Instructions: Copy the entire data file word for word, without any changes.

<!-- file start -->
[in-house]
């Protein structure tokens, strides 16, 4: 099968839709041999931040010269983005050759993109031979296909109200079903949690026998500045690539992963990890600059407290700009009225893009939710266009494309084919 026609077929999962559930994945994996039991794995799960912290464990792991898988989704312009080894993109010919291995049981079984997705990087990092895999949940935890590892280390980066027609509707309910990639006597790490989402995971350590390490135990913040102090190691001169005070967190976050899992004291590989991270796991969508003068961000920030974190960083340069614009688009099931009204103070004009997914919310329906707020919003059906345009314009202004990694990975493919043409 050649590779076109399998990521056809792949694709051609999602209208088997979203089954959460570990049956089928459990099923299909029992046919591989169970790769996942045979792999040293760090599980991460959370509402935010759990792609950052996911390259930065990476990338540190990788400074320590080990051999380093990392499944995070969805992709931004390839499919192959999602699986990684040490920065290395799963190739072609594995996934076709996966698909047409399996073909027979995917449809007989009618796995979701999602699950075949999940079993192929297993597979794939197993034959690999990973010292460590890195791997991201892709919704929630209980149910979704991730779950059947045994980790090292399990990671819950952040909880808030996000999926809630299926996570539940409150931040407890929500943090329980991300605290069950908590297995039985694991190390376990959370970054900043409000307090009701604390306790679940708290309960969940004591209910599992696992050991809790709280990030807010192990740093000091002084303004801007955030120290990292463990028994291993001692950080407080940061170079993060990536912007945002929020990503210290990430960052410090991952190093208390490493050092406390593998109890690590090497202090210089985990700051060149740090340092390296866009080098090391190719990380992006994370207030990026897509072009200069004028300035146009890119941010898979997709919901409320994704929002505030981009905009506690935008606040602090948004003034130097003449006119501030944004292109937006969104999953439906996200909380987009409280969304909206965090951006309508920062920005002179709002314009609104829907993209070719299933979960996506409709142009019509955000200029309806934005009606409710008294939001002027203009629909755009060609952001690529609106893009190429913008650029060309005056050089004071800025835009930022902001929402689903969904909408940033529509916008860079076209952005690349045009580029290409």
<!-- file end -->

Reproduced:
[in-house]
């Protein structure tokens, strides 16, 4: 099968839709041999931040010269983005050759993109031979296909109200079903949690026998500045690539992963990890600059407290700009009225893009939710266009494309084919 026609077929999962559930994945994996039991794995799960912290464990792991898988989704312009080894993109010919291995049981079984997705990087990092895999949940935890590892280390980066027609509707309910990639006597790490989402995971350590390490135990913040102090190691001169005070967190976050899992004291590989991270796991969508003068961000920030974190960083340069614009688009099931009204103070004009997914919310329906707020919003059906345009314009202004990694990975493919043409 050649590779076109399998990521056809792949694709051609999602209208088997979203089954959460570990049956089928459990099923299909029992046919591989169970790769996942045979792999040293760090599980991460959370509402935010759990792609950052996911390259930065990476990338540190990788400074320590080990051999380093990392499944995070969805992709931004390839499919192959999602699986990684040490920065290395799963190739072609594995996934076709996966698909047409399996073909027979995917449809007989009618796995979701999602699950075949999940079993192929297993597979794939197993034959690999990973010292460590890195791997991201892709919704929630209980149910979704991730779950059947045994980790090292399990990671819950952040909880808030996000999926809630299926996570539940409150931040407890929500943090329980991300605290069950908590297995039985694991190390376990959370970054900043409000307090009701604390306790679940708290309960969940004591209910599992696992050991809790709280990030807010192990740093000091002084303004801007955030120290990292463990028994291993001692950080407080940061170079993060990536912007945002929020990503210290990430960052410090991952190093208390490493050092406390593998109890690590090497202090210089985990700051060149740090340092390296866009080098090391190719990380992006994370207030990026897509072009200069004028300035146009890119941010898979997709919901409320994704929002505030981009905009506690935008606040602090948004003034130097003449006119501030944004292109937006969104999953439906996200909380987009409280969304909206965090951006309508920062920005002179709002314009609104829907993209070719299933979960996506409709142009019509955000200029309806934005009606409710008294939001002027203009629909755009060609952001690529609106893009190429913008650029060309005056050089004071800025835009930022902001929402689903969904909408940033529509916008860079076209952005690349045009580029290409």